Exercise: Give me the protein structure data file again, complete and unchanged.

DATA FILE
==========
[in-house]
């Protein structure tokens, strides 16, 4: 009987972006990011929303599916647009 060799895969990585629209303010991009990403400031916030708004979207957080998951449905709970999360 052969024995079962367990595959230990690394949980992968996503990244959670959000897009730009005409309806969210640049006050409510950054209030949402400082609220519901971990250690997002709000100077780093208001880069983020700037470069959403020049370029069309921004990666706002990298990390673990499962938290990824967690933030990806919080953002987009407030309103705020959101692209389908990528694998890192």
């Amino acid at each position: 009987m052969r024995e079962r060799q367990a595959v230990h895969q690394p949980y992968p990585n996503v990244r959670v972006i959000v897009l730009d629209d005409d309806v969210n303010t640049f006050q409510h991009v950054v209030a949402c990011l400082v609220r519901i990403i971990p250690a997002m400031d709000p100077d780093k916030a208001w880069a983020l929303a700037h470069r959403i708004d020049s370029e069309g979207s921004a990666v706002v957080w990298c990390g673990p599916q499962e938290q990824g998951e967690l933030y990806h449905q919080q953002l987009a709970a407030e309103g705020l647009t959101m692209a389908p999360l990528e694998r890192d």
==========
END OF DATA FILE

[in-house]
């Protein structure tokens, strides 16, 4: 009987972006990011929303599916647009 060799895969990585629209303010991009990403400031916030708004979207957080998951449905709970999360 052969024995079962367990595959230990690394949980992968996503990244959670959000897009730009005409309806969210640049006050409510950054209030949402400082609220519901971990250690997002709000100077780093208001880069983020700037470069959403020049370029069309921004990666706002990298990390673990499962938290990824967690933030990806919080953002987009407030309103705020959101692209389908990528694998890192």
């Amino acid at each position: 009987m052969r024995e079962r060799q367990a595959v230990h895969q690394p949980y992968p990585n996503v990244r959670v972006i959000v897009l730009d629209d005409d309806v969210n303010t640049f006050q409510h991009v950054v209030a949402c990011l400082v609220r519901i990403i971990p250690a997002m400031d709000p100077d780093k916030a208001w880069a983020l929303a700037h470069r959403i708004d020049s370029e069309g979207s921004a990666v706002v957080w990298c990390g673990p599916q499962e938290q990824g998951e967690l933030y990806h449905q919080q953002l987009a709970a407030e309103g705020l647009t959101m692209a389908p999360l990528e694998r890192d």